Yes! But that feeling could be inspired by anything. It can be something someone does with her voice - someone showed me Nastasia the other day - she has the weirdest, most wonderful voice. Her melodies work so well with her voice, there’s something really special and different about it that I like. And then there’s SZA. Ctrl is one of the few albums I feel like I can just sit and do nothing else and just appreciate it. I mean, ‘picking up a penny with a press on is easier than pinning you down’? Nobody ever said it like that before! It’s so vivid.
What else are you listening to now?
I love Kehlani, and I’m obsessed with Cardi B. Mainly pop music I think - that’s what really speaks to me. Pop music is very interesting today - it’s not totally restricted to just these big pop anthems. There are lots of smaller, less assuming pop tracks, like Kehlani’s ‘Honey’ for example - that’s a pop song, but it’s super chill, the lyrics are really smart. There’s so much to choose from now in the pop world.
You’ve been in the music industry for nine years - that’s such a long time for someone who’s only twenty-five! Has it been difficult to navigate as a young woman?
It’s changed a lot! One thing that’s really changed is that until pretty recently I’ve always had to explain to people that I write my own material. Everybody would always assume that someone else had given it to me. I had to make that clear in interviews even when I was promoting Kiddo. I don’t ever have to do that now. There are so many brilliant female artists who write for themselves now like my friend Noonie Bao and Julia Michaels - I mean how many huge songs has she written?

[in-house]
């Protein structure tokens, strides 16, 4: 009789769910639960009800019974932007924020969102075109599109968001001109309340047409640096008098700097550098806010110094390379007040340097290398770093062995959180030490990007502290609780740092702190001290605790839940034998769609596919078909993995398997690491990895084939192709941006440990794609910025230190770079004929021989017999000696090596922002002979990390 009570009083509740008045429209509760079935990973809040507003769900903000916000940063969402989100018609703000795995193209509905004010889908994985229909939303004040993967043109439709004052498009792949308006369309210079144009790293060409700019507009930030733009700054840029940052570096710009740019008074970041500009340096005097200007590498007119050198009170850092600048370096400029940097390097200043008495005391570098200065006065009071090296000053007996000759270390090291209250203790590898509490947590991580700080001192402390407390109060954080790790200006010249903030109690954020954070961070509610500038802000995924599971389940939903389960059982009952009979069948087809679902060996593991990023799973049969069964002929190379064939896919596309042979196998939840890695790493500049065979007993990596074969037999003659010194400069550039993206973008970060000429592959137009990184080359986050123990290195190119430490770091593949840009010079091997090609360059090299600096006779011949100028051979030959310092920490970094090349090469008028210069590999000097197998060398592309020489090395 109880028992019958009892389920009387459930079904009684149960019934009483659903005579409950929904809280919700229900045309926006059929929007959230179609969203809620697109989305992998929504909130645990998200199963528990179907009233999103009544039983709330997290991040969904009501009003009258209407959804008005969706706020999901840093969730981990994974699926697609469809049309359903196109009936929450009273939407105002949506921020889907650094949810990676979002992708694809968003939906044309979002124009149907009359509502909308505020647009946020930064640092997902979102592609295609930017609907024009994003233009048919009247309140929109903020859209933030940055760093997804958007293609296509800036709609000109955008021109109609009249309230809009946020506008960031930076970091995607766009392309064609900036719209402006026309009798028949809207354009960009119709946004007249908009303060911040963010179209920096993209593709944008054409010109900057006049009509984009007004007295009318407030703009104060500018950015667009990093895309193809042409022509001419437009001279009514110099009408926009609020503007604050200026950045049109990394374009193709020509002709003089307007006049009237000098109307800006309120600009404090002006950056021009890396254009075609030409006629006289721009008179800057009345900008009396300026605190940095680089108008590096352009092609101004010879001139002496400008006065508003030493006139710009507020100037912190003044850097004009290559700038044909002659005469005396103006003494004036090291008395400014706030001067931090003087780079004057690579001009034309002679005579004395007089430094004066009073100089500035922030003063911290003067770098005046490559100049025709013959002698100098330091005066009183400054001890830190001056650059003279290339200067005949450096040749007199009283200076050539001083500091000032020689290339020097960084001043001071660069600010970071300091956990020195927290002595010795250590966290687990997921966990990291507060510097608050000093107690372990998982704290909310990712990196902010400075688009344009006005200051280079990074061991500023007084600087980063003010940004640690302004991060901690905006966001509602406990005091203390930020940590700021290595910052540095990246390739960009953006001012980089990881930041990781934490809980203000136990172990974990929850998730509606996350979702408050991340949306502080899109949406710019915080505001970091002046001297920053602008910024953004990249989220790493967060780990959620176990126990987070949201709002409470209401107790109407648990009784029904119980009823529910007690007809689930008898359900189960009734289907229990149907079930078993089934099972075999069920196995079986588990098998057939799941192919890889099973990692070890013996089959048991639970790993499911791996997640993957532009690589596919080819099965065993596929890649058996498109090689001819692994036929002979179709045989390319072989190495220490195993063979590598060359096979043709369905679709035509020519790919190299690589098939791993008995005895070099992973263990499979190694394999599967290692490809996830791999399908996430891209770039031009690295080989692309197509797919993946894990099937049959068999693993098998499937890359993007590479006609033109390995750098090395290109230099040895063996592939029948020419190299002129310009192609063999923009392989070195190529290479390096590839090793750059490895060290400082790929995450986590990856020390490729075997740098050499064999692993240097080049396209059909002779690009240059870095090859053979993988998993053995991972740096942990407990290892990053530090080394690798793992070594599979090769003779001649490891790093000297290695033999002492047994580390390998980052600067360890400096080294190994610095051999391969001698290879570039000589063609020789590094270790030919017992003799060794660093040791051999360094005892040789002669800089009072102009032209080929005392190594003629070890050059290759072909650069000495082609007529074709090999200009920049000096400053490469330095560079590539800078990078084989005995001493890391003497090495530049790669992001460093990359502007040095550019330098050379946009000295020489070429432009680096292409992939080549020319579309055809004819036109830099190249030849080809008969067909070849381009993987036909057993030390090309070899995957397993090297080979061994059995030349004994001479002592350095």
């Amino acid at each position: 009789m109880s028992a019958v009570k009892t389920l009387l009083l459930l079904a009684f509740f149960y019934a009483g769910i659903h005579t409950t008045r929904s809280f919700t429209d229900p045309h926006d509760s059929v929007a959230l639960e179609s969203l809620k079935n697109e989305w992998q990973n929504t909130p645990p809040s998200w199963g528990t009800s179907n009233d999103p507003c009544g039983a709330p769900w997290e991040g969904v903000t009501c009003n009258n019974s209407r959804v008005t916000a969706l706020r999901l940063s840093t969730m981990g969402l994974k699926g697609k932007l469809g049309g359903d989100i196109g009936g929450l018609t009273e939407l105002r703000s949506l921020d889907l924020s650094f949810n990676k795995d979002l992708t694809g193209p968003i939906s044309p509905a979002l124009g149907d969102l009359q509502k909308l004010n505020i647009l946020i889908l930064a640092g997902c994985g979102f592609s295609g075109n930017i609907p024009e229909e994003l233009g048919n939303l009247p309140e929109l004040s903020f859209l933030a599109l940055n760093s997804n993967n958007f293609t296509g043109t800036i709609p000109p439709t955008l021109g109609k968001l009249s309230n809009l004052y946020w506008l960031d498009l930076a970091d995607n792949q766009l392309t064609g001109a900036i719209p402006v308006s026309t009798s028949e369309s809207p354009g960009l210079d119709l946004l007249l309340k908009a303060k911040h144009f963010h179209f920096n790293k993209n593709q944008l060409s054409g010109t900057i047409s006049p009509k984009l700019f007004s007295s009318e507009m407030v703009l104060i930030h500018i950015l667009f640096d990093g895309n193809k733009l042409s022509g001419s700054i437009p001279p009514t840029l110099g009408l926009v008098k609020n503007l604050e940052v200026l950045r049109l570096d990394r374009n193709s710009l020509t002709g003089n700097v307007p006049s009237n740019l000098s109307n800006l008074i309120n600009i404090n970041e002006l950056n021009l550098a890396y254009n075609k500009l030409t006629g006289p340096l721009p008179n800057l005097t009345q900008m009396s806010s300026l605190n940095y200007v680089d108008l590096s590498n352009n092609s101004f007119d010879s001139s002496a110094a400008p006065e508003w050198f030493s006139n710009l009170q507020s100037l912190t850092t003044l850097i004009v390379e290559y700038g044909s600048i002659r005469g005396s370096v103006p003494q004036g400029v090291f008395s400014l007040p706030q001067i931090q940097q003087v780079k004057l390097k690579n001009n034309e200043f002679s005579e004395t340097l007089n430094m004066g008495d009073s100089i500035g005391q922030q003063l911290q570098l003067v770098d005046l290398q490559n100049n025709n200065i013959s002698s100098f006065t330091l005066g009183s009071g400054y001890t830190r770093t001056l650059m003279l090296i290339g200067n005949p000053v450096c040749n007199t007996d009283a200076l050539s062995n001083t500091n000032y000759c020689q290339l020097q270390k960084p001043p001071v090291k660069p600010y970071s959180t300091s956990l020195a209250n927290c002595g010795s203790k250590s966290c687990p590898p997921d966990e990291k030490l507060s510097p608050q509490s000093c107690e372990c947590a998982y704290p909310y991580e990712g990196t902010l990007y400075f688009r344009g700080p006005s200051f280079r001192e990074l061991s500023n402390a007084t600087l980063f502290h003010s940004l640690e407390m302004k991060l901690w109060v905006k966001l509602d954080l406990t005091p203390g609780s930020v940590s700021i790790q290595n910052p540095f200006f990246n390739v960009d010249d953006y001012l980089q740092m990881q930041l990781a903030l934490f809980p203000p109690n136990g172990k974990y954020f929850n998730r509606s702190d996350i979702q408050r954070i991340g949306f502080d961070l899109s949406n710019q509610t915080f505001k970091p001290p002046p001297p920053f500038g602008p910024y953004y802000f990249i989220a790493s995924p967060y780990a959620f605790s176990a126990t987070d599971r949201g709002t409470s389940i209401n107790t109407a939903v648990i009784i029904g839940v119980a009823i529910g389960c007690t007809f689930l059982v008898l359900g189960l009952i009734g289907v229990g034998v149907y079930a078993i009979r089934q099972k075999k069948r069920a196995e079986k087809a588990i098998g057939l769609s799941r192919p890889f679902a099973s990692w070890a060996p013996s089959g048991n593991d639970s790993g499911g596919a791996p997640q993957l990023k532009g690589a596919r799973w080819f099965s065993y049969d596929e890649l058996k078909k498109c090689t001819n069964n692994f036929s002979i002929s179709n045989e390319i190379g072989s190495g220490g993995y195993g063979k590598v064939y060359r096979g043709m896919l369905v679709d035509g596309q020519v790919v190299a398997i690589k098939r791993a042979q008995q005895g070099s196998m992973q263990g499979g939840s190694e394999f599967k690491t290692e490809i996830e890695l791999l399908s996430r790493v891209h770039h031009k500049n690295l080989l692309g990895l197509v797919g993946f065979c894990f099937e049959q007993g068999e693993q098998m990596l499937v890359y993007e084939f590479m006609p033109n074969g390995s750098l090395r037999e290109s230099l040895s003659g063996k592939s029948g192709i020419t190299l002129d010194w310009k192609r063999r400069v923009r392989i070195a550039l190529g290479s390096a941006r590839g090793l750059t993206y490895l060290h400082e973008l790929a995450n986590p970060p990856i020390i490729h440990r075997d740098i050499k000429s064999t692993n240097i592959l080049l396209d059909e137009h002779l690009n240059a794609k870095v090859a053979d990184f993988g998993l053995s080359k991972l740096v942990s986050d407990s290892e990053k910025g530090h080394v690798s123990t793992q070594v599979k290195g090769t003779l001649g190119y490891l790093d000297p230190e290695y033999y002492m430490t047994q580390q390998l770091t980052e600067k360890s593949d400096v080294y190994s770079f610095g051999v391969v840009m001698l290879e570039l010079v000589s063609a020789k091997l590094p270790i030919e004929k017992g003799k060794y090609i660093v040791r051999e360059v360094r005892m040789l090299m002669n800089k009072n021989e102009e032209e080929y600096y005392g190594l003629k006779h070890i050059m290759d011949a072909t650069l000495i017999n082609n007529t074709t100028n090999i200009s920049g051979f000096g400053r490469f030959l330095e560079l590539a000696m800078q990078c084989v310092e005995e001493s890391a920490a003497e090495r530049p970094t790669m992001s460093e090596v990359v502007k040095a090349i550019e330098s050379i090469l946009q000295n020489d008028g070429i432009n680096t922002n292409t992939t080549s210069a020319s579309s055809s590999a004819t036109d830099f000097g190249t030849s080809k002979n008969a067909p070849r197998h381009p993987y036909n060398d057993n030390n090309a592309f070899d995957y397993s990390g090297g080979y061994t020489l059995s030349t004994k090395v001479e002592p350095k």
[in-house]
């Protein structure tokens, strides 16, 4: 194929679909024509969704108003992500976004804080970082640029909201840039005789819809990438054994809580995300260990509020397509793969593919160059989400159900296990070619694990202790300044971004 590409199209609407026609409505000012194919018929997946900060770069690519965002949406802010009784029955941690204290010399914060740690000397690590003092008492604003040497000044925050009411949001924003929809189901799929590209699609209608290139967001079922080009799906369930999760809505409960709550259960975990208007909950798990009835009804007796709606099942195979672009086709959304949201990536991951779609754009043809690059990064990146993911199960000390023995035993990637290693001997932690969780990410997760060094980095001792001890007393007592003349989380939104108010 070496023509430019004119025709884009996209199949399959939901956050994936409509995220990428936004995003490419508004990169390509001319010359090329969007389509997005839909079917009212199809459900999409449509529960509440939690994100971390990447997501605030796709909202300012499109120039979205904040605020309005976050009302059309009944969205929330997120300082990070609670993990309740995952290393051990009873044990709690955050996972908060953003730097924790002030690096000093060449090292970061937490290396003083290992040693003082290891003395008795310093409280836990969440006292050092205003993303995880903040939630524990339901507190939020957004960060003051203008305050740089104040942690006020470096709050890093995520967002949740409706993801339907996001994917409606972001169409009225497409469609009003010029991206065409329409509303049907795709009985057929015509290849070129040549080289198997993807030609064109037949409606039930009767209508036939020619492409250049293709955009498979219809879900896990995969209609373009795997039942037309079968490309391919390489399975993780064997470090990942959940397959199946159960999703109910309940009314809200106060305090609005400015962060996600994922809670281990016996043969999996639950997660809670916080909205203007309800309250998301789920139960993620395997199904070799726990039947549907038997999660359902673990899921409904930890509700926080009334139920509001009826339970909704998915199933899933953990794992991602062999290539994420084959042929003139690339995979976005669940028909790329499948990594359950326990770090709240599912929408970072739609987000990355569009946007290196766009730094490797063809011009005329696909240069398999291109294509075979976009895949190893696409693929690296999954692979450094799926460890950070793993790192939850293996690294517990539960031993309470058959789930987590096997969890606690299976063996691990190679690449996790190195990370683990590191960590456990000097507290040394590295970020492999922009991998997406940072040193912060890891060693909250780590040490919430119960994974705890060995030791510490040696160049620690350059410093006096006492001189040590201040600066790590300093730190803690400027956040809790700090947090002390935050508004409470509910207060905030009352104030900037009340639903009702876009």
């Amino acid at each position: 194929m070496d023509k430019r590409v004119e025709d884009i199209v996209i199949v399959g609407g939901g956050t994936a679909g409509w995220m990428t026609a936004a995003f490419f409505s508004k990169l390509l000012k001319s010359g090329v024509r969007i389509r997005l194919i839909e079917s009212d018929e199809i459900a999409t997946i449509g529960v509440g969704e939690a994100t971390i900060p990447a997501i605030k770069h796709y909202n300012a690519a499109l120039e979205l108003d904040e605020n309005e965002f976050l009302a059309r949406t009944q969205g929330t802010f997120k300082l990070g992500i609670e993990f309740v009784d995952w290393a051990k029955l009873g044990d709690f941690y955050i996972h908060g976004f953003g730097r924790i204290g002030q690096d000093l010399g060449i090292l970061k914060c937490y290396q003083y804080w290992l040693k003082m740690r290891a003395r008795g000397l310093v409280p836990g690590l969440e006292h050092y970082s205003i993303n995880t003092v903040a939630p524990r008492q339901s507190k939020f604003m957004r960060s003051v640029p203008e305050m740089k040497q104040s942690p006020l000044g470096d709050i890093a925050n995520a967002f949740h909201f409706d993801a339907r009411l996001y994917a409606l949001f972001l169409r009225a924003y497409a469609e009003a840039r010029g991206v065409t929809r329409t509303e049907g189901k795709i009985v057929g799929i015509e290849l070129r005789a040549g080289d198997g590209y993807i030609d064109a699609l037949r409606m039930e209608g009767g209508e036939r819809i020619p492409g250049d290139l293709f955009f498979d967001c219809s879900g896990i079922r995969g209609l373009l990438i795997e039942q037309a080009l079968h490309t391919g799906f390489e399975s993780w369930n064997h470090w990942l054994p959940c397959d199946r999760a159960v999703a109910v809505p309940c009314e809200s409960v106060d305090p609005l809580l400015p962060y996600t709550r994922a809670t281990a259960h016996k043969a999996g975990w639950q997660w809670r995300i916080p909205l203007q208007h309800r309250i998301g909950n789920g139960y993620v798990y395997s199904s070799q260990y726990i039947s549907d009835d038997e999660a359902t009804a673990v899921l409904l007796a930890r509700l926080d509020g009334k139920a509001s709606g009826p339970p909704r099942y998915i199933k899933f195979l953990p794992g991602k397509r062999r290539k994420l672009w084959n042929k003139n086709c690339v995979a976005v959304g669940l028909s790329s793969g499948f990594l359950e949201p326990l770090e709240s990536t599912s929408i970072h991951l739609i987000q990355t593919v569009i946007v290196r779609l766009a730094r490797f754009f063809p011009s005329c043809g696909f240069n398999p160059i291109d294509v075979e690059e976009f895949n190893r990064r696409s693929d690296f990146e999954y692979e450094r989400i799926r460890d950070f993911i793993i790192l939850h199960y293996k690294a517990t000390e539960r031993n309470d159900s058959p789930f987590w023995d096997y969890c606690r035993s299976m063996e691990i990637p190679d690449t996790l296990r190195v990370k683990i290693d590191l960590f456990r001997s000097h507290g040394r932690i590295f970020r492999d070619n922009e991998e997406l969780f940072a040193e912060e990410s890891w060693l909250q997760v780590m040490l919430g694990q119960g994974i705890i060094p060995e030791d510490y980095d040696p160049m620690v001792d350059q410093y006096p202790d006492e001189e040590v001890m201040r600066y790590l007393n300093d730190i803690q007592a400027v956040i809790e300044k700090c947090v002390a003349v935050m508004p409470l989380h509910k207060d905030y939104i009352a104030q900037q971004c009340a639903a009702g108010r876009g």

Maybe that has something to do with social media? Now we can see artists like Charli XCX actually in the studio writing…
Yeah, she’s another genius! I’m so much more in control now - I can just show people what I’m doing. People can see that I’m in the studio, or hear me talking about a song I’m working on. It’s much more clear now that that’s what I do.
Would you ever consider writing for other people like Charli does?
I can’t! I’m too much of a control freak. I’ve tried, but if you write for somebody else at the end of that day they have to decide how they want to do it, and I don’t like letting go of things. I can imagine if I wrote a song and decided not to use it then I could give it to somebody else, but making something specifically to give it away - I can’t do it. It would be cool to put yourself in someone else’s shoes and write from their perspective but I just… I write for me.
Have you always had positive experiences in studios?
Everyone I’ve ever worked with has been really receptive to my ideas in the studio. I don’t know whether it’s a Swedish thing, but I’ve always felt very comfortable and at home in a studio situation. But something that’s changed as I’ve grown in my career is that now I have the opportunity to bring women into the studio with me. It’s more difficult with producers because there are still very few women, but I can always bring in another female top-liner if I want to. I can create my own balanced work environment.
One area in which I really have to trust another person is with visuals and videos. I’m not a photographer, I’m not a director, I have to trust somebody else to really understand what I want to express, and then let them do it.
Your videos for this album cycle have had a really consistent aesthetic…
I really like to work with women on my visuals - a female photographer, a female director. I’ve found the best person in the world Joanna Nordahl. She made the ‘Mistakes’ video - she’s the Creative Director of my whole project. We work together. There are certain things that Joanna has a specific understanding of, she gets my references. No man would have come up with the ending to the ‘Mistakes’ video, but Joanna and I live in the same world, we have the same language for what we want to express. That’s been very meaningful for me.
Last thing - who do you want to shout out?
Check out Cherry, Mabel, Billie Eilish, Nastasia… they’re all amazing!
Thanks so much Tove!
Follow Tove on Twitter at @tovestyrke